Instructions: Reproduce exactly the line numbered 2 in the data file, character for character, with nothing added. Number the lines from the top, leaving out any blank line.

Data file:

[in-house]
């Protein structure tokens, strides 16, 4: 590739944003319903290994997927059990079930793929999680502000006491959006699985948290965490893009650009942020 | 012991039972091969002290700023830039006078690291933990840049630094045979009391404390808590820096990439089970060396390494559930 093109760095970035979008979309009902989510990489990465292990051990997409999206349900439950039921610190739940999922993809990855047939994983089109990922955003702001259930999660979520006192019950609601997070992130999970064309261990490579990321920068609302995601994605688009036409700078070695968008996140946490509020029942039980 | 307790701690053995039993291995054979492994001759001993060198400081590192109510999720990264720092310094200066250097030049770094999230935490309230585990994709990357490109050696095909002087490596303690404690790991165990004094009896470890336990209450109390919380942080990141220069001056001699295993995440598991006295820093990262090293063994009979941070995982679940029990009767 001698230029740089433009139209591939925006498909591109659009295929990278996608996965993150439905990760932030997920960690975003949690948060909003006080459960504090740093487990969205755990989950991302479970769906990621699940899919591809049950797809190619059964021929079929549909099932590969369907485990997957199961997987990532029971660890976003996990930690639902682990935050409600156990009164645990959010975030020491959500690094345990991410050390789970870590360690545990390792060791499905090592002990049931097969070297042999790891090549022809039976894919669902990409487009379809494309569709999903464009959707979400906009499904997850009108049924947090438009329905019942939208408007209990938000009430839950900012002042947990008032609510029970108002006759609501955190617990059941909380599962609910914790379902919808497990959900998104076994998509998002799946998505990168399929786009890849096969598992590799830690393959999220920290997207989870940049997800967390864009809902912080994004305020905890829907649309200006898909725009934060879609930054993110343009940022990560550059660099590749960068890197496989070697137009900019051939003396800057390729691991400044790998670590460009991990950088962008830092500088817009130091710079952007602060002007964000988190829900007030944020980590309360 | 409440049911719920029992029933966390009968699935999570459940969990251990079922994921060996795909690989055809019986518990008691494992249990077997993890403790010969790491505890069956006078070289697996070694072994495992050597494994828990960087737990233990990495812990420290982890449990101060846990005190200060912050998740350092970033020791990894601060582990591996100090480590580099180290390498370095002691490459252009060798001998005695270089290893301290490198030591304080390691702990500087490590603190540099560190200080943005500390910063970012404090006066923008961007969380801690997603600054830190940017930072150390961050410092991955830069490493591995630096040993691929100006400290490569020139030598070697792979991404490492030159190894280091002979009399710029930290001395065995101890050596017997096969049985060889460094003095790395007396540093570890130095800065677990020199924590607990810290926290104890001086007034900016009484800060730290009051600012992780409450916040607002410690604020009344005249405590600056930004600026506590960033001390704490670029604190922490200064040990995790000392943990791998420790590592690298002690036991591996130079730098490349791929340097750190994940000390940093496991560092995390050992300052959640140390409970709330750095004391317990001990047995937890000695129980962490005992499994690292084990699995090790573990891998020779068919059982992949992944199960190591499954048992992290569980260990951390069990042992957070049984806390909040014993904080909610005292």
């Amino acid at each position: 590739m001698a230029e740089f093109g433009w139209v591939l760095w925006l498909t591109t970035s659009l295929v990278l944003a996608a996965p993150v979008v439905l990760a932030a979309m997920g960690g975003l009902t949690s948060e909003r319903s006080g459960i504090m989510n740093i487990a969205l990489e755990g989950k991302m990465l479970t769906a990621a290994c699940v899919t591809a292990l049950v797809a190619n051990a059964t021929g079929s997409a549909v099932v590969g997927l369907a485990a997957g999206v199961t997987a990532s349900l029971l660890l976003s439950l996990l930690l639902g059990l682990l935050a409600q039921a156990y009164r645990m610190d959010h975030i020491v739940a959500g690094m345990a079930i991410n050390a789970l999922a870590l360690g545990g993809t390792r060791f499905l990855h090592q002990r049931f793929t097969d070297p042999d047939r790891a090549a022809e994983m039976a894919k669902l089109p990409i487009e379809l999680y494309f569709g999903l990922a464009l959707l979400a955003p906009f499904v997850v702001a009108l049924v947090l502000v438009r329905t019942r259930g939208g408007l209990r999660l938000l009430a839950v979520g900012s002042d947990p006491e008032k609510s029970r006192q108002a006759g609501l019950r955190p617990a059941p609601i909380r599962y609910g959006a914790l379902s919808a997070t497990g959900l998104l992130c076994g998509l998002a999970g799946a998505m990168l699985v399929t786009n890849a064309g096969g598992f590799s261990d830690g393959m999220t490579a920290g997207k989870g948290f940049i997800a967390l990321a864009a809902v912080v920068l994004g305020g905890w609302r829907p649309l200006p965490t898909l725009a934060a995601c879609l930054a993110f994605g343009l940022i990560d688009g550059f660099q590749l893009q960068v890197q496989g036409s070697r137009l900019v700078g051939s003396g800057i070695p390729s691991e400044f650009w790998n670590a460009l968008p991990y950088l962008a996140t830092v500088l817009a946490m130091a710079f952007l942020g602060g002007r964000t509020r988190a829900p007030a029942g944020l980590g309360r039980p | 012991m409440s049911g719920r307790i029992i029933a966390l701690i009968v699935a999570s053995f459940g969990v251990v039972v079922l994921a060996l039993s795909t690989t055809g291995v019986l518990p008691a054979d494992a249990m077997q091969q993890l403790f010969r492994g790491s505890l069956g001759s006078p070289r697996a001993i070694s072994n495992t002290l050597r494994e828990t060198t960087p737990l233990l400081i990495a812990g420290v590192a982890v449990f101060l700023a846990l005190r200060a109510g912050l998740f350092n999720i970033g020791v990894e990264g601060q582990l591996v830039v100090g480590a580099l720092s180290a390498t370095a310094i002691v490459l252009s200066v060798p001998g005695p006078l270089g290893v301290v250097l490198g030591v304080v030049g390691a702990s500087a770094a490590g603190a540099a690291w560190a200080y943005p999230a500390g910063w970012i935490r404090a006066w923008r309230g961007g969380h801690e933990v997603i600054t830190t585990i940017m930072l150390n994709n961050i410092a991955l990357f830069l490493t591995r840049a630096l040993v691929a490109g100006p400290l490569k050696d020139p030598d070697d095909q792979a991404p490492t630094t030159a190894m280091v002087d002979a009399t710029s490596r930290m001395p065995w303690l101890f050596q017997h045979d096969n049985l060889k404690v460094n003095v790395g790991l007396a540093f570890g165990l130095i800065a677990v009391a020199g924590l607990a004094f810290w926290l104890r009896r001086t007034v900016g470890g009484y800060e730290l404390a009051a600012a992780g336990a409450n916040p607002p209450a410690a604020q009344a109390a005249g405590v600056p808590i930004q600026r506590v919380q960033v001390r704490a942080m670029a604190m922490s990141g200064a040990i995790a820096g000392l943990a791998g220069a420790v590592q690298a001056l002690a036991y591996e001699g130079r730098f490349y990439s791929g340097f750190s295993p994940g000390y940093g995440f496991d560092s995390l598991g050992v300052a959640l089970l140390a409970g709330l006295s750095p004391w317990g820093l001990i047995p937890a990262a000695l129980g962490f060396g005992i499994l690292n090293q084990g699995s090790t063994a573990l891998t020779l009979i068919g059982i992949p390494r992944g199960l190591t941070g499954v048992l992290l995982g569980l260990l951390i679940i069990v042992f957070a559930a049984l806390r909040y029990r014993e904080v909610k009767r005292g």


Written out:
């Protein structure tokens, strides 16, 4: 590739944003319903290994997927059990079930793929999680502000006491959006699985948290965490893009650009942020 | 012991039972091969002290700023830039006078690291933990840049630094045979009391404390808590820096990439089970060396390494559930 093109760095970035979008979309009902989510990489990465292990051990997409999206349900439950039921610190739940999922993809990855047939994983089109990922955003702001259930999660979520006192019950609601997070992130999970064309261990490579990321920068609302995601994605688009036409700078070695968008996140946490509020029942039980 | 307790701690053995039993291995054979492994001759001993060198400081590192109510999720990264720092310094200066250097030049770094999230935490309230585990994709990357490109050696095909002087490596303690404690790991165990004094009896470890336990209450109390919380942080990141220069001056001699295993995440598991006295820093990262090293063994009979941070995982679940029990009767 001698230029740089433009139209591939925006498909591109659009295929990278996608996965993150439905990760932030997920960690975003949690948060909003006080459960504090740093487990969205755990989950991302479970769906990621699940899919591809049950797809190619059964021929079929549909099932590969369907485990997957199961997987990532029971660890976003996990930690639902682990935050409600156990009164645990959010975030020491959500690094345990991410050390789970870590360690545990390792060791499905090592002990049931097969070297042999790891090549022809039976894919669902990409487009379809494309569709999903464009959707979400906009499904997850009108049924947090438009329905019942939208408007209990938000009430839950900012002042947990008032609510029970108002006759609501955190617990059941909380599962609910914790379902919808497990959900998104076994998509998002799946998505990168399929786009890849096969598992590799830690393959999220920290997207989870940049997800967390864009809902912080994004305020905890829907649309200006898909725009934060879609930054993110343009940022990560550059660099590749960068890197496989070697137009900019051939003396800057390729691991400044790998670590460009991990950088962008830092500088817009130091710079952007602060002007964000988190829900007030944020980590309360 | 409440049911719920029992029933966390009968699935999570459940969990251990079922994921060996795909690989055809019986518990008691494992249990077997993890403790010969790491505890069956006078070289697996070694072994495992050597494994828990960087737990233990990495812990420290982890449990101060846990005190200060912050998740350092970033020791990894601060582990591996100090480590580099180290390498370095002691490459252009060798001998005695270089290893301290490198030591304080390691702990500087490590603190540099560190200080943005500390910063970012404090006066923008961007969380801690997603600054830190940017930072150390961050410092991955830069490493591995630096040993691929100006400290490569020139030598070697792979991404490492030159190894280091002979009399710029930290001395065995101890050596017997096969049985060889460094003095790395007396540093570890130095800065677990020199924590607990810290926290104890001086007034900016009484800060730290009051600012992780409450916040607002410690604020009344005249405590600056930004600026506590960033001390704490670029604190922490200064040990995790000392943990791998420790590592690298002690036991591996130079730098490349791929340097750190994940000390940093496991560092995390050992300052959640140390409970709330750095004391317990001990047995937890000695129980962490005992499994690292084990699995090790573990891998020779068919059982992949992944199960190591499954048992992290569980260990951390069990042992957070049984806390909040014993904080909610005292």